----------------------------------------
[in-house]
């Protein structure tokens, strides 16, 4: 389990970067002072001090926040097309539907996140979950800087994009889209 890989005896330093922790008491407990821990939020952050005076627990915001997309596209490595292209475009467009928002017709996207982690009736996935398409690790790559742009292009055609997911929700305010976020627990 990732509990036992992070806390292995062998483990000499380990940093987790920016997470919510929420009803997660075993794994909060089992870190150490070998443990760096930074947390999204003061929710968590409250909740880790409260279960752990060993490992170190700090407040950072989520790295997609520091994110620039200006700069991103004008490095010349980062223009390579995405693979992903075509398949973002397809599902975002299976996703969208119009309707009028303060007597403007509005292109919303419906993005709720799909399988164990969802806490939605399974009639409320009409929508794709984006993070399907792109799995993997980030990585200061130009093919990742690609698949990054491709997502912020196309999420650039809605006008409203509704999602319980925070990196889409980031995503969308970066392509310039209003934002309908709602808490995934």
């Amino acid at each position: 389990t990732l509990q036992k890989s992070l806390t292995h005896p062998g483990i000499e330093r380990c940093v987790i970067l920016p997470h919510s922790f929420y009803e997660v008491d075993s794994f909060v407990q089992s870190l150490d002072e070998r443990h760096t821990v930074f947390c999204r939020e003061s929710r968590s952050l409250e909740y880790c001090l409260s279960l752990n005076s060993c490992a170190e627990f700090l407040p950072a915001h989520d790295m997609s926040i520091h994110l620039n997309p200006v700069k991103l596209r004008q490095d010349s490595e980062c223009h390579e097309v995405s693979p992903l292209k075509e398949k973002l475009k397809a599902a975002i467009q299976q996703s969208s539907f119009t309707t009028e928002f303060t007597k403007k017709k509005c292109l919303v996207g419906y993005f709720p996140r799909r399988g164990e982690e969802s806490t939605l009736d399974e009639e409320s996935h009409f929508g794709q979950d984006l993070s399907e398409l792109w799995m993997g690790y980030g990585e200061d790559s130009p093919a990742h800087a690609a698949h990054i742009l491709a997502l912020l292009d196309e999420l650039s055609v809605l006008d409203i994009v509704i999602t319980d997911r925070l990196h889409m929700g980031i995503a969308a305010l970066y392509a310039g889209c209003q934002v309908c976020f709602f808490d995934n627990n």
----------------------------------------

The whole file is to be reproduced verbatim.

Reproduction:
[in-house]
């Protein structure tokens, strides 16, 4: 389990970067002072001090926040097309539907996140979950800087994009889209 890989005896330093922790008491407990821990939020952050005076627990915001997309596209490595292209475009467009928002017709996207982690009736996935398409690790790559742009292009055609997911929700305010976020627990 990732509990036992992070806390292995062998483990000499380990940093987790920016997470919510929420009803997660075993794994909060089992870190150490070998443990760096930074947390999204003061929710968590409250909740880790409260279960752990060993490992170190700090407040950072989520790295997609520091994110620039200006700069991103004008490095010349980062223009390579995405693979992903075509398949973002397809599902975002299976996703969208119009309707009028303060007597403007509005292109919303419906993005709720799909399988164990969802806490939605399974009639409320009409929508794709984006993070399907792109799995993997980030990585200061130009093919990742690609698949990054491709997502912020196309999420650039809605006008409203509704999602319980925070990196889409980031995503969308970066392509310039209003934002309908709602808490995934």
């Amino acid at each position: 389990t990732l509990q036992k890989s992070l806390t292995h005896p062998g483990i000499e330093r380990c940093v987790i970067l920016p997470h919510s922790f929420y009803e997660v008491d075993s794994f909060v407990q089992s870190l150490d002072e070998r443990h760096t821990v930074f947390c999204r939020e003061s929710r968590s952050l409250e909740y880790c001090l409260s279960l752990n005076s060993c490992a170190e627990f700090l407040p950072a915001h989520d790295m997609s926040i520091h994110l620039n997309p200006v700069k991103l596209r004008q490095d010349s490595e980062c223009h390579e097309v995405s693979p992903l292209k075509e398949k973002l475009k397809a599902a975002i467009q299976q996703s969208s539907f119009t309707t009028e928002f303060t007597k403007k017709k509005c292109l919303v996207g419906y993005f709720p996140r799909r399988g164990e982690e969802s806490t939605l009736d399974e009639e409320s996935h009409f929508g794709q979950d984006l993070s399907e398409l792109w799995m993997g690790y980030g990585e200061d790559s130009p093919a990742h800087a690609a698949h990054i742009l491709a997502l912020l292009d196309e999420l650039s055609v809605l006008d409203i994009v509704i999602t319980d997911r925070l990196h889409m929700g980031i995503a969308a305010l970066y392509a310039g889209c209003q934002v309908c976020f709602f808490d995934n627990n």